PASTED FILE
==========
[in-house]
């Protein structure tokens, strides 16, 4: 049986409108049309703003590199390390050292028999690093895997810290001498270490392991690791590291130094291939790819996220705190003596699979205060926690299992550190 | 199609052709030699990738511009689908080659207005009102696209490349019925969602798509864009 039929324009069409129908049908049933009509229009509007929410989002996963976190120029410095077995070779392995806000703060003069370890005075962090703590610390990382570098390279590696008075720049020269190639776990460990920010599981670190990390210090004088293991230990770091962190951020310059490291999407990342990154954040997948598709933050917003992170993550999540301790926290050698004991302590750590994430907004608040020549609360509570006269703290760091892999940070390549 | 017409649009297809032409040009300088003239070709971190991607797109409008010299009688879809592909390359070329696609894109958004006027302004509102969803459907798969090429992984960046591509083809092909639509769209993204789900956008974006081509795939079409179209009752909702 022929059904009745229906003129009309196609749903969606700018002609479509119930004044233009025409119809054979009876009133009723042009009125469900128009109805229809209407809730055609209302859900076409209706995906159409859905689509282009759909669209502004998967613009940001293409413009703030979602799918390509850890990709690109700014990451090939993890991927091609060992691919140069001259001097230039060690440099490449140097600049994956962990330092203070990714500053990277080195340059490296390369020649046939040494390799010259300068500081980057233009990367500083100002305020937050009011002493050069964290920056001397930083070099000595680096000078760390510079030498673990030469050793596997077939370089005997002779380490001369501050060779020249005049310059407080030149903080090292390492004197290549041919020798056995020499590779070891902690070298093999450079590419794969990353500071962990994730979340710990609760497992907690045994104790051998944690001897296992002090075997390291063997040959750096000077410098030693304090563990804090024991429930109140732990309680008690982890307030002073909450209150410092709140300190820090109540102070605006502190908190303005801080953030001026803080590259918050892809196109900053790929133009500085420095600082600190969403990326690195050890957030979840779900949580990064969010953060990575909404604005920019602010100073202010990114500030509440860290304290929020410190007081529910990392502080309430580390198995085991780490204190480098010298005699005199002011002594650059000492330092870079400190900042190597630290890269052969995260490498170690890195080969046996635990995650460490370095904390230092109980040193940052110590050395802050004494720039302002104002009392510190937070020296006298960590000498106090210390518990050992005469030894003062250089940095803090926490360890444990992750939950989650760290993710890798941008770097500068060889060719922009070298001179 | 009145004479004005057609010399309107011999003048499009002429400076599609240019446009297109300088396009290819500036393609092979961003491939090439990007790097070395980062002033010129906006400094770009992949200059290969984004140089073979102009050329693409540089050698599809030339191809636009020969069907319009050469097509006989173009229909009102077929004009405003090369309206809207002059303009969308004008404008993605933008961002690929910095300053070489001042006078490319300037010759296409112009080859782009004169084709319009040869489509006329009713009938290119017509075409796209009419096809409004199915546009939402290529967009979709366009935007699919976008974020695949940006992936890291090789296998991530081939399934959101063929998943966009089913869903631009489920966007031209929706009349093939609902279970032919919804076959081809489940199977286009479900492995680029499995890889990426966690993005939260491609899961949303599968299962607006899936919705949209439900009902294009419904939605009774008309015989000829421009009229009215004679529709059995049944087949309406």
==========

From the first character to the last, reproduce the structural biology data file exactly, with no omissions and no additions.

[in-house]
């Protein structure tokens, strides 16, 4: 049986409108049309703003590199390390050292028999690093895997810290001498270490392991690791590291130094291939790819996220705190003596699979205060926690299992550190 | 199609052709030699990738511009689908080659207005009102696209490349019925969602798509864009 039929324009069409129908049908049933009509229009509007929410989002996963976190120029410095077995070779392995806000703060003069370890005075962090703590610390990382570098390279590696008075720049020269190639776990460990920010599981670190990390210090004088293991230990770091962190951020310059490291999407990342990154954040997948598709933050917003992170993550999540301790926290050698004991302590750590994430907004608040020549609360509570006269703290760091892999940070390549 | 017409649009297809032409040009300088003239070709971190991607797109409008010299009688879809592909390359070329696609894109958004006027302004509102969803459907798969090429992984960046591509083809092909639509769209993204789900956008974006081509795939079409179209009752909702 022929059904009745229906003129009309196609749903969606700018002609479509119930004044233009025409119809054979009876009133009723042009009125469900128009109805229809209407809730055609209302859900076409209706995906159409859905689509282009759909669209502004998967613009940001293409413009703030979602799918390509850890990709690109700014990451090939993890991927091609060992691919140069001259001097230039060690440099490449140097600049994956962990330092203070990714500053990277080195340059490296390369020649046939040494390799010259300068500081980057233009990367500083100002305020937050009011002493050069964290920056001397930083070099000595680096000078760390510079030498673990030469050793596997077939370089005997002779380490001369501050060779020249005049310059407080030149903080090292390492004197290549041919020798056995020499590779070891902690070298093999450079590419794969990353500071962990994730979340710990609760497992907690045994104790051998944690001897296992002090075997390291063997040959750096000077410098030693304090563990804090024991429930109140732990309680008690982890307030002073909450209150410092709140300190820090109540102070605006502190908190303005801080953030001026803080590259918050892809196109900053790929133009500085420095600082600190969403990326690195050890957030979840779900949580990064969010953060990575909404604005920019602010100073202010990114500030509440860290304290929020410190007081529910990392502080309430580390198995085991780490204190480098010298005699005199002011002594650059000492330092870079400190900042190597630290890269052969995260490498170690890195080969046996635990995650460490370095904390230092109980040193940052110590050395802050004494720039302002104002009392510190937070020296006298960590000498106090210390518990050992005469030894003062250089940095803090926490360890444990992750939950989650760290993710890798941008770097500068060889060719922009070298001179 | 009145004479004005057609010399309107011999003048499009002429400076599609240019446009297109300088396009290819500036393609092979961003491939090439990007790097070395980062002033010129906006400094770009992949200059290969984004140089073979102009050329693409540089050698599809030339191809636009020969069907319009050469097509006989173009229909009102077929004009405003090369309206809207002059303009969308004008404008993605933008961002690929910095300053070489001042006078490319300037010759296409112009080859782009004169084709319009040869489509006329009713009938290119017509075409796209009419096809409004199915546009939402290529967009979709366009935007699919976008974020695949940006992936890291090789296998991530081939399934959101063929998943966009089913869903631009489920966007031209929706009349093939609902279970032919919804076959081809489940199977286009479900492995680029499995890889990426966690993005939260491609899961949303599968299962607006899936919705949209439900009902294009419904939605009774008309015989000829421009009229009215004679529709059995049944087949309406």